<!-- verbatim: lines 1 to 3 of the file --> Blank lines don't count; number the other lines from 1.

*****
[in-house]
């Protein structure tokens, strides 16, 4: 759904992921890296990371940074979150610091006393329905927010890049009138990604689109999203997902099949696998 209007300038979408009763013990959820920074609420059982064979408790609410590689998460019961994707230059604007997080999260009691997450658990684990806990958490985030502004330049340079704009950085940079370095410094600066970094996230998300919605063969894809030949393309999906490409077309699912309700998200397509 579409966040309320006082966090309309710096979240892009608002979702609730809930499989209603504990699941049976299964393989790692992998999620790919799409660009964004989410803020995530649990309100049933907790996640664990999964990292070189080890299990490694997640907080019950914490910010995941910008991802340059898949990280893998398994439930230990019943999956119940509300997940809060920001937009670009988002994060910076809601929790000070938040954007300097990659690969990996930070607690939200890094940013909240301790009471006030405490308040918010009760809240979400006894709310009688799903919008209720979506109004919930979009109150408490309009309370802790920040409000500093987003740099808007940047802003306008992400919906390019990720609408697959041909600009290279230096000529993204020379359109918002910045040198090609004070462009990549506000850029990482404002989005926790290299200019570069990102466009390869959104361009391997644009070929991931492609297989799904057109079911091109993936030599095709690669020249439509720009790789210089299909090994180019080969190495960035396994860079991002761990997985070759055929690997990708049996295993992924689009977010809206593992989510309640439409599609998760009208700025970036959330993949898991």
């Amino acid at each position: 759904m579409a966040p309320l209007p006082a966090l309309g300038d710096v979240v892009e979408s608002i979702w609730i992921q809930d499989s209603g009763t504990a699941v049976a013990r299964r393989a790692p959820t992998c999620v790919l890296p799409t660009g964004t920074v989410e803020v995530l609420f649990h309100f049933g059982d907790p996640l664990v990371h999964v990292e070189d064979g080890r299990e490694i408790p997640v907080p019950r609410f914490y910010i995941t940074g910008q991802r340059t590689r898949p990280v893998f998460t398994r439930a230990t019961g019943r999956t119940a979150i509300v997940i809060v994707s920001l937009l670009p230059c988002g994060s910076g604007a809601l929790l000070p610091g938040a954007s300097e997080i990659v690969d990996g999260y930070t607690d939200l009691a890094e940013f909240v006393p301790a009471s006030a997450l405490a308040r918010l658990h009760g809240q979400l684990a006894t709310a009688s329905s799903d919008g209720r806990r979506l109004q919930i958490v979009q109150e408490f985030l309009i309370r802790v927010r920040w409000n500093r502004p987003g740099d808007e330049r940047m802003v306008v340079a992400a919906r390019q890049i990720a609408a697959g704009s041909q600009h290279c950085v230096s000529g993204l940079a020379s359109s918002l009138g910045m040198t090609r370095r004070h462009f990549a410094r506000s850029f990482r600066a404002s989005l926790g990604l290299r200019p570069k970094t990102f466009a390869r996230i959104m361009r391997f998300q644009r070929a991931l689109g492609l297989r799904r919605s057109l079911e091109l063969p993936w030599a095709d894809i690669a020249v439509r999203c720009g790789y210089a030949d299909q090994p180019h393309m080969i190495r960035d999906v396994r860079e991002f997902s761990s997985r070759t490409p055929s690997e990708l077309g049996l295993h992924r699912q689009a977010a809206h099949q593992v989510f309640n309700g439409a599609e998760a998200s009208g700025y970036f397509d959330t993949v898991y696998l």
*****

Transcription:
[in-house]
């Protein structure tokens, strides 16, 4: 759904992921890296990371940074979150610091006393329905927010890049009138990604689109999203997902099949696998 209007300038979408009763013990959820920074609420059982064979408790609410590689998460019961994707230059604007997080999260009691997450658990684990806990958490985030502004330049340079704009950085940079370095410094600066970094996230998300919605063969894809030949393309999906490409077309699912309700998200397509 579409966040309320006082966090309309710096979240892009608002979702609730809930499989209603504990699941049976299964393989790692992998999620790919799409660009964004989410803020995530649990309100049933907790996640664990999964990292070189080890299990490694997640907080019950914490910010995941910008991802340059898949990280893998398994439930230990019943999956119940509300997940809060920001937009670009988002994060910076809601929790000070938040954007300097990659690969990996930070607690939200890094940013909240301790009471006030405490308040918010009760809240979400006894709310009688799903919008209720979506109004919930979009109150408490309009309370802790920040409000500093987003740099808007940047802003306008992400919906390019990720609408697959041909600009290279230096000529993204020379359109918002910045040198090609004070462009990549506000850029990482404002989005926790290299200019570069990102466009390869959104361009391997644009070929991931492609297989799904057109079911091109993936030599095709690669020249439509720009790789210089299909090994180019080969190495960035396994860079991002761990997985070759055929690997990708049996295993992924689009977010809206593992989510309640439409599609998760009208700025970036959330993949898991």
């Amino acid at each position: 759904m579409a966040p309320l209007p006082a966090l309309g300038d710096v979240v892009e979408s608002i979702w609730i992921q809930d499989s209603g009763t504990a699941v049976a013990r299964r393989a790692p959820t992998c999620v790919l890296p799409t660009g964004t920074v989410e803020v995530l609420f649990h309100f049933g059982d907790p996640l664990v990371h999964v990292e070189d064979g080890r299990e490694i408790p997640v907080p019950r609410f914490y910010i995941t940074g910008q991802r340059t590689r898949p990280v893998f998460t398994r439930a230990t019961g019943r999956t119940a979150i509300v997940i809060v994707s920001l937009l670009p230059c988002g994060s910076g604007a809601l929790l000070p610091g938040a954007s300097e997080i990659v690969d990996g999260y930070t607690d939200l009691a890094e940013f909240v006393p301790a009471s006030a997450l405490a308040r918010l658990h009760g809240q979400l684990a006894t709310a009688s329905s799903d919008g209720r806990r979506l109004q919930i958490v979009q109150e408490f985030l309009i309370r802790v927010r920040w409000n500093r502004p987003g740099d808007e330049r940047m802003v306008v340079a992400a919906r390019q890049i990720a609408a697959g704009s041909q600009h290279c950085v230096s000529g993204l940079a020379s359109s918002l009138g910045m040198t090609r370095r004070h462009f990549a410094r506000s850029f990482r600066a404002s989005l926790g990604l290299r200019p570069k970094t990102f466009a390869r996230i959104m361009r391997f998300q644009r070929a991931l689109g492609l297989r799904r919605s057109l079911e091109l063969p993936w030599a095709d894809i690669a020249v439509r999203c720009g790789y210089a030949d299909q090994p180019h393309m080969i190495r960035d999906v396994r860079e991002f997902s761990s997985r070759t490409p055929s690997e990708l077309g049996l295993h992924r699912q689009a977010a809206h099949q593992v989510f309640n309700g439409a599609e998760a998200s009208g700025y970036f397509d959330t993949v898991y696998l």